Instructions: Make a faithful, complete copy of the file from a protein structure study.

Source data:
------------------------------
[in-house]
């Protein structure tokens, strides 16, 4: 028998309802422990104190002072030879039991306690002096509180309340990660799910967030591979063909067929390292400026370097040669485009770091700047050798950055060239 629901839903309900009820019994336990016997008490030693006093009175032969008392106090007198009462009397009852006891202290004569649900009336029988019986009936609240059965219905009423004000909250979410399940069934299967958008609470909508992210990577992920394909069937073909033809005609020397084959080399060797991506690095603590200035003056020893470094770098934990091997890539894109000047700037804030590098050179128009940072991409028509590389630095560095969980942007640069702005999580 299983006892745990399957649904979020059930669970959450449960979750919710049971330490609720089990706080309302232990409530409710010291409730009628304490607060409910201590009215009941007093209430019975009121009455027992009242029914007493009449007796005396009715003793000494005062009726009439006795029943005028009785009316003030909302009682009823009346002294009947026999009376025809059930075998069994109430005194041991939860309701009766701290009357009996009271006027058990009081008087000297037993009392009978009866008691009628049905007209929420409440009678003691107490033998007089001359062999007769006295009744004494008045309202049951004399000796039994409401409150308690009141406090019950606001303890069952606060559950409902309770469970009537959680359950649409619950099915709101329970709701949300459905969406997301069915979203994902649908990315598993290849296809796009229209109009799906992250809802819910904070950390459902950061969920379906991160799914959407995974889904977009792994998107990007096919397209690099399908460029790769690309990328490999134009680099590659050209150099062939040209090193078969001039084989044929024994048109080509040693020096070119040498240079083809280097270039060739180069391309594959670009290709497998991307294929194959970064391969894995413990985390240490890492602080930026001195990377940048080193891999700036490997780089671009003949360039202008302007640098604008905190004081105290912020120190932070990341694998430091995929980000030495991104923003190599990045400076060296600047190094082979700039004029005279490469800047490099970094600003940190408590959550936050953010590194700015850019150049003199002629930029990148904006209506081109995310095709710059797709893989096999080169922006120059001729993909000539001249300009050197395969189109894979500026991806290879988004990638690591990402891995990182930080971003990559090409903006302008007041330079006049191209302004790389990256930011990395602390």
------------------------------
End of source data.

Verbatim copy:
[in-house]
């Protein structure tokens, strides 16, 4: 028998309802422990104190002072030879039991306690002096509180309340990660799910967030591979063909067929390292400026370097040669485009770091700047050798950055060239 629901839903309900009820019994336990016997008490030693006093009175032969008392106090007198009462009397009852006891202290004569649900009336029988019986009936609240059965219905009423004000909250979410399940069934299967958008609470909508992210990577992920394909069937073909033809005609020397084959080399060797991506690095603590200035003056020893470094770098934990091997890539894109000047700037804030590098050179128009940072991409028509590389630095560095969980942007640069702005999580 299983006892745990399957649904979020059930669970959450449960979750919710049971330490609720089990706080309302232990409530409710010291409730009628304490607060409910201590009215009941007093209430019975009121009455027992009242029914007493009449007796005396009715003793000494005062009726009439006795029943005028009785009316003030909302009682009823009346002294009947026999009376025809059930075998069994109430005194041991939860309701009766701290009357009996009271006027058990009081008087000297037993009392009978009866008691009628049905007209929420409440009678003691107490033998007089001359062999007769006295009744004494008045309202049951004399000796039994409401409150308690009141406090019950606001303890069952606060559950409902309770469970009537959680359950649409619950099915709101329970709701949300459905969406997301069915979203994902649908990315598993290849296809796009229209109009799906992250809802819910904070950390459902950061969920379906991160799914959407995974889904977009792994998107990007096919397209690099399908460029790769690309990328490999134009680099590659050209150099062939040209090193078969001039084989044929024994048109080509040693020096070119040498240079083809280097270039060739180069391309594959670009290709497998991307294929194959970064391969894995413990985390240490890492602080930026001195990377940048080193891999700036490997780089671009003949360039202008302007640098604008905190004081105290912020120190932070990341694998430091995929980000030495991104923003190599990045400076060296600047190094082979700039004029005279490469800047490099970094600003940190408590959550936050953010590194700015850019150049003199002629930029990148904006209506081109995310095709710059797709893989096999080169922006120059001729993909000539001249300009050197395969189109894979500026991806290879988004990638690591990402891995990182930080971003990559090409903006302008007041330079006049191209302004790389990256930011990395602390």